Conn College panel encourages local activism, continuing the 'resistance'
New London — At Connecticut College Monday night, four people who have stood personally and symbolically against the forces that helped Donald Trump get elected sat together and offered some advice.
"This is exactly what it's going to take in order for us to push back," said Tamika Mallory, who three months ago was speaking to tens of thousands of people at the Women's March on Washington. "Show up in spaces we're not necessarily in all the time, and be able to be uncomfortable and learn."
Mallory, one of the organizers of the Inauguration Day march, joined a panel of speakers who encouraged people angry about Trump's election to run for elective office, to vote, to educate themselves about oppression even if they're not targeted by it, and to talk to their own communities.
The panel, sponsored by the college's Division of Institutional Equity and Inclusion, also featured Greisa Martinez, the advocacy director for the immigrant rights organization United We Dream Network, and Amer F. Ahmed, the director of Intercultural Teaching and Faculty Development at the University of Massachusetts Amherst. They drew a packed house.
Yusef Salaam, one of the so-called “Central Park Five” who became one of Trump’s early targets after he was falsely accused of raping and beating a woman in 1989 New York, joined the panel at the last minute after Shaun King, the activist and New York Daily News writer, canceled because he was ill.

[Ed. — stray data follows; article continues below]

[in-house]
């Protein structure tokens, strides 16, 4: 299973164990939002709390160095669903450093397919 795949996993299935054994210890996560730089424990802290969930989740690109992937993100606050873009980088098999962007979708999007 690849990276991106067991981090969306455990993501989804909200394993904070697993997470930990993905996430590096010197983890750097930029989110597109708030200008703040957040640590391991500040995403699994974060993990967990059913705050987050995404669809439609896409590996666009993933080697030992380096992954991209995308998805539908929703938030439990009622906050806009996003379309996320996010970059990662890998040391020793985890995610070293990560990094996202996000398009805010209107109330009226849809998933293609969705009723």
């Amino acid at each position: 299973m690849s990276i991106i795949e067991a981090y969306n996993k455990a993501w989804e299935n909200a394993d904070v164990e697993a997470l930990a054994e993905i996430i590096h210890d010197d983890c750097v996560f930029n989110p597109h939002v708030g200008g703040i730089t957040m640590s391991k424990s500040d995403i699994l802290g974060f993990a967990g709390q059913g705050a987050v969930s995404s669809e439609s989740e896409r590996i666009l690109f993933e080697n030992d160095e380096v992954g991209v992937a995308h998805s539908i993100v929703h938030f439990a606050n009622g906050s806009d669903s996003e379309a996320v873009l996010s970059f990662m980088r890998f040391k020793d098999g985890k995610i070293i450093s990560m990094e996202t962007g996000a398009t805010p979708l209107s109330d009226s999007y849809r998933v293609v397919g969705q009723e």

All four reminded the packed audience at the college’s student center of the people that have decided to run for office or become activists since the election — and encouraged them to start locally.
"In your communities, with the people that you spend your time with … I think that's where you find the truth," Martinez said. “Our responsibility is not to let that out of our sight.”
In a conversation that swung quickly between poetry, history lessons and calls for new faces in activism, the panelists never landed on one answer to questions about what progressivism will look like with Trump in the White House.
But Mallory struck an optimistic tone, tempered by the acknowledgment that many white liberals may not have yet accepted their role in Trump’s rise.
“We are speaking truth to power and we are unafraid to tell people, particularly white people, ‘You have helped us to get into this situation that we're in right now,’” she said. “Unless you own that and say, ‘I am a central part of the problem and the solution,’ we will not get anywhere.”
Ahmed — a poet and a native of what he called “flyover country” in Ohio — reminded the audience that rhetoric against immigrants and nonwhite Americans did not appear in 2016.
“People have been given permission to go to the worst parts of themselves … but this is not new,” he said. “Race has been used … to pit us against one another. If we're treating each other like garbage, that’s the world we're going to live in.
Martinez recommended more engagement, not less, as one of the antidotes to the political forces they oppose.
"Every single one of you have a reason to run for office,” she said, drawing applause. “Every single one of you have a reason ... to elect someone you believe in. You need to show up, and you need to think beyond 2018.”
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